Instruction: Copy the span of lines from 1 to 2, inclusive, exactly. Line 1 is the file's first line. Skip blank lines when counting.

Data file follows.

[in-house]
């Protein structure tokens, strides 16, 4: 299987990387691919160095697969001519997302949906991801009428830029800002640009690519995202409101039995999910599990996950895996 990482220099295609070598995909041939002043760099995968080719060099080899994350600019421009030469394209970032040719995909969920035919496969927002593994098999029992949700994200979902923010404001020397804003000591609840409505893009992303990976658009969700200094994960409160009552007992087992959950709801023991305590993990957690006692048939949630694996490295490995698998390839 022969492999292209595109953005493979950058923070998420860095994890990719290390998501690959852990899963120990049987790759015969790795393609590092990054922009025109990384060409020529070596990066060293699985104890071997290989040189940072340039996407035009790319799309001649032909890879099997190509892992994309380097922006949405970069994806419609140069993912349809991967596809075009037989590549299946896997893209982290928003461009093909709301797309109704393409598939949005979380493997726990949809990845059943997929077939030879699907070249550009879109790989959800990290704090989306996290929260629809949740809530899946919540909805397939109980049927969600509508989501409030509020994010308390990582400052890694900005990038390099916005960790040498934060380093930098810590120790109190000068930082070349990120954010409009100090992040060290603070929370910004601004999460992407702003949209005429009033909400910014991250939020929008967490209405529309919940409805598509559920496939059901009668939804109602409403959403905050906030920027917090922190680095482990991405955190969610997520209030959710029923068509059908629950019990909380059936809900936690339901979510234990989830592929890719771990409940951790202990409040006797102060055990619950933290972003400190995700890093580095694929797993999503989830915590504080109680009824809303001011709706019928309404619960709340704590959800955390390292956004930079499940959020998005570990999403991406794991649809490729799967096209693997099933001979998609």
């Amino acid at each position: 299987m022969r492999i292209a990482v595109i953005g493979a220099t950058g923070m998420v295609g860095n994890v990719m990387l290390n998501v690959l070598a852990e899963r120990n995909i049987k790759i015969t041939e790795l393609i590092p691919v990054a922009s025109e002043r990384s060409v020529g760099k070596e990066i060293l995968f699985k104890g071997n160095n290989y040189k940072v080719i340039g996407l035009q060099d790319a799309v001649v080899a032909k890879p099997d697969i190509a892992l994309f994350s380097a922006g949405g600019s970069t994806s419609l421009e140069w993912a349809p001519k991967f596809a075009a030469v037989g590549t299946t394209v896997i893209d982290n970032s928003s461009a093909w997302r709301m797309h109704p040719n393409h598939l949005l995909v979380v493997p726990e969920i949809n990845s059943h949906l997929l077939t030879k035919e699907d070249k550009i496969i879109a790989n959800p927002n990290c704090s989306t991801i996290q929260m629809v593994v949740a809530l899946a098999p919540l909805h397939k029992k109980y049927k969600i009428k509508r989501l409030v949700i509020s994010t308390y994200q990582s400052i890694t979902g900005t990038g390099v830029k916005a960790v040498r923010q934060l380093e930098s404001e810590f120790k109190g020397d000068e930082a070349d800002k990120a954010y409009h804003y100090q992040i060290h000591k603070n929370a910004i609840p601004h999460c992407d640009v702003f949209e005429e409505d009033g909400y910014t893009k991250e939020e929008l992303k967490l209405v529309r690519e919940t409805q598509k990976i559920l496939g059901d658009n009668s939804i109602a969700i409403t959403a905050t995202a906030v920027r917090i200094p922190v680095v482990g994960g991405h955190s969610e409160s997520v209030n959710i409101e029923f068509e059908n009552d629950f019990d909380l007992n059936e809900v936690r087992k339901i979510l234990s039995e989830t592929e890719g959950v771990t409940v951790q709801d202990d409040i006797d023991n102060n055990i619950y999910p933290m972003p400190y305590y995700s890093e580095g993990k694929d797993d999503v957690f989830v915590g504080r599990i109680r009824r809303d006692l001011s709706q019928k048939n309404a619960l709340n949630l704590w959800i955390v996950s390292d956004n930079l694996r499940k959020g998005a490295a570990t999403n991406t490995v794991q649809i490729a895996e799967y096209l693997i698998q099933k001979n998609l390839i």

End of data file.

[in-house]
């Protein structure tokens, strides 16, 4: 299987990387691919160095697969001519997302949906991801009428830029800002640009690519995202409101039995999910599990996950895996 990482220099295609070598995909041939002043760099995968080719060099080899994350600019421009030469394209970032040719995909969920035919496969927002593994098999029992949700994200979902923010404001020397804003000591609840409505893009992303990976658009969700200094994960409160009552007992087992959950709801023991305590993990957690006692048939949630694996490295490995698998390839 022969492999292209595109953005493979950058923070998420860095994890990719290390998501690959852990899963120990049987790759015969790795393609590092990054922009025109990384060409020529070596990066060293699985104890071997290989040189940072340039996407035009790319799309001649032909890879099997190509892992994309380097922006949405970069994806419609140069993912349809991967596809075009037989590549299946896997893209982290928003461009093909709301797309109704393409598939949005979380493997726990949809990845059943997929077939030879699907070249550009879109790989959800990290704090989306996290929260629809949740809530899946919540909805397939109980049927969600509508989501409030509020994010308390990582400052890694900005990038390099916005960790040498934060380093930098810590120790109190000068930082070349990120954010409009100090992040060290603070929370910004601004999460992407702003949209005429009033909400910014991250939020929008967490209405529309919940409805598509559920496939059901009668939804109602409403959403905050906030920027917090922190680095482990991405955190969610997520209030959710029923068509059908629950019990909380059936809900936690339901979510234990989830592929890719771990409940951790202990409040006797102060055990619950933290972003400190995700890093580095694929797993999503989830915590504080109680009824809303001011709706019928309404619960709340704590959800955390390292956004930079499940959020998005570990999403991406794991649809490729799967096209693997099933001979998609």